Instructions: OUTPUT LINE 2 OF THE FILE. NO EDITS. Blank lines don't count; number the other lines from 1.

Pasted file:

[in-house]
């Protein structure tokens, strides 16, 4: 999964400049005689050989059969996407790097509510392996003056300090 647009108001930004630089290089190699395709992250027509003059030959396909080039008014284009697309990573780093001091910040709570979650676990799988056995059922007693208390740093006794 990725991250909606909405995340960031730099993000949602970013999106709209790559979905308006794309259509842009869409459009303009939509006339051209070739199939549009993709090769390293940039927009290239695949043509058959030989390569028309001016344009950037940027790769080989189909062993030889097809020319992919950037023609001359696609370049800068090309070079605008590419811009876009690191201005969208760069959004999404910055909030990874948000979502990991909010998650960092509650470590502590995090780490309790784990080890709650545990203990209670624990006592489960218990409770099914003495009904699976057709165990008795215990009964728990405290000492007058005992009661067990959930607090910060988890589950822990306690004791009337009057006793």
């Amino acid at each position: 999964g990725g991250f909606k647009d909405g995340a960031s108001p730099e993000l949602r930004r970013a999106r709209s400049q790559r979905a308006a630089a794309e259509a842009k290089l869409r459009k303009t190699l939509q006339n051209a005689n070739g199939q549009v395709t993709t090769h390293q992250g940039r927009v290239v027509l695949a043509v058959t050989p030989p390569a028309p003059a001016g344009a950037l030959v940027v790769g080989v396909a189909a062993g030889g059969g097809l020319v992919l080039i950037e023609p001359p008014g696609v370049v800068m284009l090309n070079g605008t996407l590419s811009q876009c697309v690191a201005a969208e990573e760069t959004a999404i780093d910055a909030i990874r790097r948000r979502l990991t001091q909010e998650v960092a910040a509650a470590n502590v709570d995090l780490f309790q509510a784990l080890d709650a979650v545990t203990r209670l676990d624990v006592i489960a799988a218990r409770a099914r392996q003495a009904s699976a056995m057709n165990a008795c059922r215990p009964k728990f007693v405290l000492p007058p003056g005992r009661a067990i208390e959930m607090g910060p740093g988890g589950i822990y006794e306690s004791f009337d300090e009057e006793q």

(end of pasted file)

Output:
């Protein structure tokens, strides 16, 4: 999964400049005689050989059969996407790097509510392996003056300090 647009108001930004630089290089190699395709992250027509003059030959396909080039008014284009697309990573780093001091910040709570979650676990799988056995059922007693208390740093006794 990725991250909606909405995340960031730099993000949602970013999106709209790559979905308006794309259509842009869409459009303009939509006339051209070739199939549009993709090769390293940039927009290239695949043509058959030989390569028309001016344009950037940027790769080989189909062993030889097809020319992919950037023609001359696609370049800068090309070079605008590419811009876009690191201005969208760069959004999404910055909030990874948000979502990991909010998650960092509650470590502590995090780490309790784990080890709650545990203990209670624990006592489960218990409770099914003495009904699976057709165990008795215990009964728990405290000492007058005992009661067990959930607090910060988890589950822990306690004791009337009057006793």